I am worth fighting for.
I am worthy.
I am a light bearer.
I make mistakes.
He delights in me.
He raised me up.
I am valuable.
I am loved.
What do you believe about yourself?
Anyone ever feel this way? That God has taken you to places in your life not by peaceably carrying you or walking along side of you, but with you kicking and screaming every step of the way? And in the end God finally had to drag you there?
I love this caption because it speaks so much truth about my life. I was always satisfied just being a Sunday School girl, making an occasional comment or two, or just being a good choir girl. I remember a prayer from years ago where I thanked God that I was not called into ministry. I can only imagine now how God must have tilted His head back and laughed at that one knowing what would be in store for me later. But I can not say I have accepted this call gracefully. For the longest time I could not hear the call simply because it was not time, and I was not ready. But then, I haven taken so many roundabouts that I became very disoriented and confused. I was called into ministry, and I thought I would go into it through music. So I went back to school as an adult as a music major. I always felt my years as a music major were just stepping stones to something bigger. I still really did not know what. Then I wanted to get involved in some of the other ministries at my church. Those doors did not open for me.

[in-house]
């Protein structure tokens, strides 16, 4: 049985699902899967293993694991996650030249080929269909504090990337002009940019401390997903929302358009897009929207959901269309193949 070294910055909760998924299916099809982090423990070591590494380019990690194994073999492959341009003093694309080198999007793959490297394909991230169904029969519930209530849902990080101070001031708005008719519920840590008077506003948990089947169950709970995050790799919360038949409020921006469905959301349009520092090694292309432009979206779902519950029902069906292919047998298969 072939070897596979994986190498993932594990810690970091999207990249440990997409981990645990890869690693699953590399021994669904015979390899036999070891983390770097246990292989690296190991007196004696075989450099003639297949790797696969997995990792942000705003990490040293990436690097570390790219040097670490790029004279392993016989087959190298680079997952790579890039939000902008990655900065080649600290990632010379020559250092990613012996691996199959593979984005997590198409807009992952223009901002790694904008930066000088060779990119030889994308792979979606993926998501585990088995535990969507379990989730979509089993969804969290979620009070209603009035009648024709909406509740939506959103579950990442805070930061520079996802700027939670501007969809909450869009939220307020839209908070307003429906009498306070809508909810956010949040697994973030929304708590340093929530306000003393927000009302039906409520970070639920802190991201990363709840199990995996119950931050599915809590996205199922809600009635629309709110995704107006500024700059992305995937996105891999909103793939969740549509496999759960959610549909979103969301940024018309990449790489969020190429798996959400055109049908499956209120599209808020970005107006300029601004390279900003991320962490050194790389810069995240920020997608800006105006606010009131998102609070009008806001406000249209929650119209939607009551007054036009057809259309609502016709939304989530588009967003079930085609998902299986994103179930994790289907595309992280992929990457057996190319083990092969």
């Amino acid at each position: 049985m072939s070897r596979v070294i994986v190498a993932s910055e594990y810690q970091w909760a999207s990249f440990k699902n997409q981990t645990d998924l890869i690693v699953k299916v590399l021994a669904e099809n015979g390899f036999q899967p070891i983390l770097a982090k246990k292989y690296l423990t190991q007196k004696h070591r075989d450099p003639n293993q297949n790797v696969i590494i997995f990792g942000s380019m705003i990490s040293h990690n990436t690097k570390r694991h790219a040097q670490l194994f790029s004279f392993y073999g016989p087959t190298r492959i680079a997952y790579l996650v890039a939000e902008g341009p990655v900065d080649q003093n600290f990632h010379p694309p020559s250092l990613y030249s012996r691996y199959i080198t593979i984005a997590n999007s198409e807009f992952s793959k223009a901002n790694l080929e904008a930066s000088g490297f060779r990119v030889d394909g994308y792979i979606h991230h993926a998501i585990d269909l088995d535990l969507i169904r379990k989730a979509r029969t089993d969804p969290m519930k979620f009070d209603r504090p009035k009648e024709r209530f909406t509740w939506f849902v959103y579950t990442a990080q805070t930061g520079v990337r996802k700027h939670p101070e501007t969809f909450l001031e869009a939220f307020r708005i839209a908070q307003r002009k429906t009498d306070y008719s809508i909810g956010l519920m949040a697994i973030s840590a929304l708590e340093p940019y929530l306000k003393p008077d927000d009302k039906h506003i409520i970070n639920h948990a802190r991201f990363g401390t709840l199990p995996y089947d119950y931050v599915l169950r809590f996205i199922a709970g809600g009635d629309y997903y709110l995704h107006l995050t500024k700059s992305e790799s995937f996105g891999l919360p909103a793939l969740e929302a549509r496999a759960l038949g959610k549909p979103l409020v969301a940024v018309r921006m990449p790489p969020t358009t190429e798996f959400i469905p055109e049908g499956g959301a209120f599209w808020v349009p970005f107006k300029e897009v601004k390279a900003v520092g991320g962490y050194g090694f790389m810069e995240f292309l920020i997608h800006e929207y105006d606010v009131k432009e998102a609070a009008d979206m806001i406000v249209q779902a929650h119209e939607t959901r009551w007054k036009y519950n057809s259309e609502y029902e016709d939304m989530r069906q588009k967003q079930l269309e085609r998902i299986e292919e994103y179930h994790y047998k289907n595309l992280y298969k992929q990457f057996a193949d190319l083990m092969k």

Then my story started to take a shape in a way which could be used for God’s glory. I would hear the whispers of God as people would tell me, “You should write a book.”
“One day, maybe.” Would be my reply.
And I kept saying “One day.”
For years. I kept thinking my story has to have an end to growing, a solution to all my problems.
Then one day I was out walking, and I kept hearing the compelling voice saying, “One day is here. One day is now.”
It wasn’t an audible voice, but one more like a toddler tugging on your shirt-tale repeatedly. Not verbal, but persistent. I did what Moses did, “You can’t mean me.” And then I did what Abraham did, I laughed. No not me. Time went by.
The tugging did not cease. Slowly I started compiling things. But there are still so many unanswered questions. I started blogging. Doors started opening; at an almost frightening rate.